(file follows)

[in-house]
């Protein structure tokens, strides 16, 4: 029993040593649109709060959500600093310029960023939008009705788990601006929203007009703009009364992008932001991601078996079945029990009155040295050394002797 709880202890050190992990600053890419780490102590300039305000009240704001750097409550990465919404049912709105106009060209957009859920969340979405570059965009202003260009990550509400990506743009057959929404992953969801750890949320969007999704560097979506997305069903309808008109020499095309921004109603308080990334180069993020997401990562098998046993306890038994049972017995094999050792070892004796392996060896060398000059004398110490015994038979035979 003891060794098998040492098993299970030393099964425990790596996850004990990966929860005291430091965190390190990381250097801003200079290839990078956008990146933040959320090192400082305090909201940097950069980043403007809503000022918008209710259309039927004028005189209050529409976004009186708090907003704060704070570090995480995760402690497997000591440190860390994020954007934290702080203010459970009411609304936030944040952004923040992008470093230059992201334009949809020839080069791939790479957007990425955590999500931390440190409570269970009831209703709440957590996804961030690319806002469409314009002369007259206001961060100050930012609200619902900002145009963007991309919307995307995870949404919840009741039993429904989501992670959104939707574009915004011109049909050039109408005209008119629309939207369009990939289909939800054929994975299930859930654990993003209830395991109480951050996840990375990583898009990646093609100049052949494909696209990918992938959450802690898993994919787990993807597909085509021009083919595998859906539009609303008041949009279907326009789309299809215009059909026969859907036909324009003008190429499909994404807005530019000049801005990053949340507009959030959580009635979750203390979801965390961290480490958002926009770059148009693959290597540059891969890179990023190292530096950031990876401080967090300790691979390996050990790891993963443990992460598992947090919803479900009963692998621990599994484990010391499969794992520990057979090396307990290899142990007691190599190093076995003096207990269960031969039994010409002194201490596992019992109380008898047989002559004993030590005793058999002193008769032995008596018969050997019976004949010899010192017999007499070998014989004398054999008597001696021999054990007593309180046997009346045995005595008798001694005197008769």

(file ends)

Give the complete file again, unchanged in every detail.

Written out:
[in-house]
């Protein structure tokens, strides 16, 4: 029993040593649109709060959500600093310029960023939008009705788990601006929203007009703009009364992008932001991601078996079945029990009155040295050394002797 709880202890050190992990600053890419780490102590300039305000009240704001750097409550990465919404049912709105106009060209957009859920969340979405570059965009202003260009990550509400990506743009057959929404992953969801750890949320969007999704560097979506997305069903309808008109020499095309921004109603308080990334180069993020997401990562098998046993306890038994049972017995094999050792070892004796392996060896060398000059004398110490015994038979035979 003891060794098998040492098993299970030393099964425990790596996850004990990966929860005291430091965190390190990381250097801003200079290839990078956008990146933040959320090192400082305090909201940097950069980043403007809503000022918008209710259309039927004028005189209050529409976004009186708090907003704060704070570090995480995760402690497997000591440190860390994020954007934290702080203010459970009411609304936030944040952004923040992008470093230059992201334009949809020839080069791939790479957007990425955590999500931390440190409570269970009831209703709440957590996804961030690319806002469409314009002369007259206001961060100050930012609200619902900002145009963007991309919307995307995870949404919840009741039993429904989501992670959104939707574009915004011109049909050039109408005209008119629309939207369009990939289909939800054929994975299930859930654990993003209830395991109480951050996840990375990583898009990646093609100049052949494909696209990918992938959450802690898993994919787990993807597909085509021009083919595998859906539009609303008041949009279907326009789309299809215009059909026969859907036909324009003008190429499909994404807005530019000049801005990053949340507009959030959580009635979750203390979801965390961290480490958002926009770059148009693959290597540059891969890179990023190292530096950031990876401080967090300790691979390996050990790891993963443990992460598992947090919803479900009963692998621990599994484990010391499969794992520990057979090396307990290899142990007691190599190093076995003096207990269960031969039994010409002194201490596992019992109380008898047989002559004993030590005793058999002193008769032995008596018969050997019976004949010899010192017999007499070998014989004398054999008597001696021999054990007593309180046997009346045995005595008798001694005197008769």